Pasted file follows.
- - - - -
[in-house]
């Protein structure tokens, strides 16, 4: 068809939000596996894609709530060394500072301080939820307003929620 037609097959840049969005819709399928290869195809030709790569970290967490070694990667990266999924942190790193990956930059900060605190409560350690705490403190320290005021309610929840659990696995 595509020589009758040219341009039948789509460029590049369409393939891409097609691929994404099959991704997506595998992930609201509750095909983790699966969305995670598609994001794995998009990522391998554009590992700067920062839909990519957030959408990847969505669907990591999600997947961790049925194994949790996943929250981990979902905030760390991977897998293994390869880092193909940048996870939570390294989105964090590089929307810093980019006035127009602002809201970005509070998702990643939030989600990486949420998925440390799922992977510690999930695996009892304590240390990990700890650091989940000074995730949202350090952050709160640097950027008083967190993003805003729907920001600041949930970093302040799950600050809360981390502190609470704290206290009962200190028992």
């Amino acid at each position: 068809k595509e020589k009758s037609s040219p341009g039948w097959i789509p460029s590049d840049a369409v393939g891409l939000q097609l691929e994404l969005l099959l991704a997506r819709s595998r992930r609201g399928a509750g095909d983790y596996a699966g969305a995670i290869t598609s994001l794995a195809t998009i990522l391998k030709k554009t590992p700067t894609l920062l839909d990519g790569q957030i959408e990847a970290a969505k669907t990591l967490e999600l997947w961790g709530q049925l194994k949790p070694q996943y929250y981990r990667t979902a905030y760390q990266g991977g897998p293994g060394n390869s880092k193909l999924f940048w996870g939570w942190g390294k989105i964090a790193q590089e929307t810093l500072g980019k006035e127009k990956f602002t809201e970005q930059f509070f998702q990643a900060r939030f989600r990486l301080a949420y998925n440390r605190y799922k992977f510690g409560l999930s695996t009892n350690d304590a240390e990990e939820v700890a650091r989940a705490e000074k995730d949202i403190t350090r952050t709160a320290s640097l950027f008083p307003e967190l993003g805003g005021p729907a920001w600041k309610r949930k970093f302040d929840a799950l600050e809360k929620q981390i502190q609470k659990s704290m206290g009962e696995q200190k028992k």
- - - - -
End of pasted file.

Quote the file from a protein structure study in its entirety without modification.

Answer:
[in-house]
């Protein structure tokens, strides 16, 4: 068809939000596996894609709530060394500072301080939820307003929620 037609097959840049969005819709399928290869195809030709790569970290967490070694990667990266999924942190790193990956930059900060605190409560350690705490403190320290005021309610929840659990696995 595509020589009758040219341009039948789509460029590049369409393939891409097609691929994404099959991704997506595998992930609201509750095909983790699966969305995670598609994001794995998009990522391998554009590992700067920062839909990519957030959408990847969505669907990591999600997947961790049925194994949790996943929250981990979902905030760390991977897998293994390869880092193909940048996870939570390294989105964090590089929307810093980019006035127009602002809201970005509070998702990643939030989600990486949420998925440390799922992977510690999930695996009892304590240390990990700890650091989940000074995730949202350090952050709160640097950027008083967190993003805003729907920001600041949930970093302040799950600050809360981390502190609470704290206290009962200190028992």
């Amino acid at each position: 068809k595509e020589k009758s037609s040219p341009g039948w097959i789509p460029s590049d840049a369409v393939g891409l939000q097609l691929e994404l969005l099959l991704a997506r819709s595998r992930r609201g399928a509750g095909d983790y596996a699966g969305a995670i290869t598609s994001l794995a195809t998009i990522l391998k030709k554009t590992p700067t894609l920062l839909d990519g790569q957030i959408e990847a970290a969505k669907t990591l967490e999600l997947w961790g709530q049925l194994k949790p070694q996943y929250y981990r990667t979902a905030y760390q990266g991977g897998p293994g060394n390869s880092k193909l999924f940048w996870g939570w942190g390294k989105i964090a790193q590089e929307t810093l500072g980019k006035e127009k990956f602002t809201e970005q930059f509070f998702q990643a900060r939030f989600r990486l301080a949420y998925n440390r605190y799922k992977f510690g409560l999930s695996t009892n350690d304590a240390e990990e939820v700890a650091r989940a705490e000074k995730d949202i403190t350090r952050t709160a320290s640097l950027f008083p307003e967190l993003g805003g005021p729907a920001w600041k309610r949930k970093f302040d929840a799950l600050e809360k929620q981390i502190q609470k659990s704290m206290g009962e696995q200190k028992k």